Here is the first installment of a series on portfolio management and Seth Klarman, with ideas extracted from old Baupost Group letters. Our Readers know that we generally provide excerpts along with commentary for each topic. However, at the request of Baupost, we will not be providing any excerpts for this series.
When To Buy, Risk
In a previous article on The Pensioner in Steve Drobny’s book Invisible Hands, we discussed how most people analyze risk as an afterthought once a portfolio has been constructed (whether by identifying factors, or by analyzing the resulting return stream), and not usually as an input at the beginning of the portfolio construction process.
Klarman’s discusses how risk can slip into the portfolio through the buying process, for example, when investors purchase securities too soon and that security continues to decline in price.
This would support the idea of controlling risk at the start, not just the end. To take this notion further, if risk can sneak in through the buying process, can it also do so during the diligence process, the fundraising process (certain types of client, firm liquidity risk), etc.?
Benchmark, Conservatism, Clients
Baupost is focused on absolute, not relative performance against the S&P 500.
Similar to what Buffett says about conservatism, Klarman believes that the true test for investors occurs during severe down markets. Unfortunately, the cost of this conservatism necessary to avoid losses during these difficult times is underperformance during market rallies.
Klarman also deftly sets the ground rules and client expectations, such that if they did not agree with his philosophy of conservatism and underperformance during bull markets, they were more than welcomed to take their money and put it with index funds.
We’ve discussed in the past the concept of selectivity– a mental process that occurs within the mind of each investor, and that our selectivity criteria could creep in either direction (more strict or lax) with market movements.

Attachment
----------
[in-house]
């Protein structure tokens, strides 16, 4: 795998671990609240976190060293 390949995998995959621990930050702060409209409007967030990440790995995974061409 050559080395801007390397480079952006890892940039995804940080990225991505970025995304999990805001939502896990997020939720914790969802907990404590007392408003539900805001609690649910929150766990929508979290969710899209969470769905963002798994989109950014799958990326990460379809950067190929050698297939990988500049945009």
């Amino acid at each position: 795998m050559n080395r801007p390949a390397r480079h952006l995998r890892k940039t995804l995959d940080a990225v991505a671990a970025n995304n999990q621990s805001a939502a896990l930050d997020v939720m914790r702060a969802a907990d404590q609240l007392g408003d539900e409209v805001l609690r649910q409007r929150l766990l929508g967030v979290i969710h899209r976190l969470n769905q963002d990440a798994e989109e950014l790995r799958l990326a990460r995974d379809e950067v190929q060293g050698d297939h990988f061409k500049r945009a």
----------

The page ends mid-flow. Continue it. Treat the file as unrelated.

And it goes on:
Klarman is known for his comfort with holding cash when he cannot find good enough ideas. This would imply that his level of selectivity does not shift much with market movements.
The question then follows: how does one ensure that selectivity stays constant? This is easily said in theory, but actual implementation is far more difficult, especially when one is working with a large team.
Catalyst, Volatility, Special Situations
Following in the tradition of Max Heine and Michael Price, Klarman invested in special situations / catalyst driven positions, such as bankruptcies, liquidations, restructurings, tender offers, spinoffs, etc.
He recognized the impact of these securities on portfolio volatility, both the good (cushioning portfolio returns during market declines by decoupling portfolio returns from overall market direction) and the bad (relative underperformance in bull markets).
Many people made money hedging in 2008. In the true spirit of performance chasing, hedging remains ever popular today, 4 years removed from the heart of financial crisis.
Hopefully, our Readers have read our previous article on hedging, and the warnings from other well-known investors (such as AQR and GMO) to approach with caution. I believe that hedging holds an important place in the portfolio management process, but investors should hold no illusion that hedging is ever profitable.
For example, even the great Seth Klarman has lost money on portfolio hedges. However, he continues to hedges with out-of-the-money put options to protect himself from market declines.
The moral of the story: be sure to carefully consider the purpose of hedges and the eventual implementation process, especially in the context of the entire portfolio as a whole.